The Centaur by Algernon Blackwood Page 2 of 300


There is a sign upon the face and in the eyes. Having somehow discovered the 'piece' that makes them free of the whole amazing puzzle, they know where they belong and, therefore, whither they are bound: more, they are definitely en route. The littlenesses of existence that plague the majority pass them by.

"For this reason, if for no other," continued O'Malley, "I count my experience with that man as memorable beyond ordinary. 'If for no other,' because from the very beginning there was another.

Indeed, it was probably his air of unusual bigness, massiveness rather,-head, face, eyes, shoulders, especially back and shoulders,-that struck me first when I caught sight of him lounging there hugely upon my steamer deck at Marseilles, winning my instant attention before he turned and the expression on his great face woke more-woke curiosity, interest, envy.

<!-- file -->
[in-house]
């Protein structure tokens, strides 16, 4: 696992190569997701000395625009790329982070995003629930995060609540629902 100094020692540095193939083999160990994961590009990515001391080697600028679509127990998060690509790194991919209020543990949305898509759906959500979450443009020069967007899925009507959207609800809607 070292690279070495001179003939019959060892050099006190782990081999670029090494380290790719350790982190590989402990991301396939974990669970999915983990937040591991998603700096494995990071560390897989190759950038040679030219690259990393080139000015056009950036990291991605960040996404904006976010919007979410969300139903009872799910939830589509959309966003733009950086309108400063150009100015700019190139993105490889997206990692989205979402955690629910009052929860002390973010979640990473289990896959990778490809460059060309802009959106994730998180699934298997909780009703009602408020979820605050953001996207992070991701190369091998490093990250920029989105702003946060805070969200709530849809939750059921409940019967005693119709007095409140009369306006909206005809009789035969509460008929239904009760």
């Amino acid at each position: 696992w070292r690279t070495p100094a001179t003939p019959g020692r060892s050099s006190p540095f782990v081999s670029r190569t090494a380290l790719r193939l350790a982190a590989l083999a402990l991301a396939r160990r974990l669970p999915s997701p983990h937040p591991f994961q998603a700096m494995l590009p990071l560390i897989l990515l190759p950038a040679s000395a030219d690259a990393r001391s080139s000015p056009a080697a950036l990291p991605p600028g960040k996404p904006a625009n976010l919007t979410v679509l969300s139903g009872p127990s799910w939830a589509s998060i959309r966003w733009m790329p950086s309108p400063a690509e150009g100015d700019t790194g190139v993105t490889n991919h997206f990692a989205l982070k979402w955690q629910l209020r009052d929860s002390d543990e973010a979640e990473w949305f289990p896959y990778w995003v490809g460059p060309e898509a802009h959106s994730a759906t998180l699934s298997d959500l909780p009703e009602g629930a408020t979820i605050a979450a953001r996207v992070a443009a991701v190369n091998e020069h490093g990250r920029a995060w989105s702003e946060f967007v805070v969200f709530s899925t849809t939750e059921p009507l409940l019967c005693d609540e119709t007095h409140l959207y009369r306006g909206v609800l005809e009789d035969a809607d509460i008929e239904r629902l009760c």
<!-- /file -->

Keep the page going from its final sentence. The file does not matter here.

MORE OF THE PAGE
He wore this very look of certainty that knows, yet with a tinge of mild surprise as though he had only recently known. It was less than perplexity. A faint astonishment as of a happy child-almost of an animal-shone in the large brown eyes-"

"You mean that the physical quality caught you first, then the psychical?" I asked, keeping him to the point, for his Irish imagination was ever apt to race away at a tangent.

He laughed good-naturedly, acknowledging the check. "I believe that to be the truth," he replied, his face instantly grave again. "It was the impression of uncommon bulk that heated my intuition-blessed if I know how-leading me to the other. The size of his body did not smother, as so often is the case with big people: rather, it revealed.



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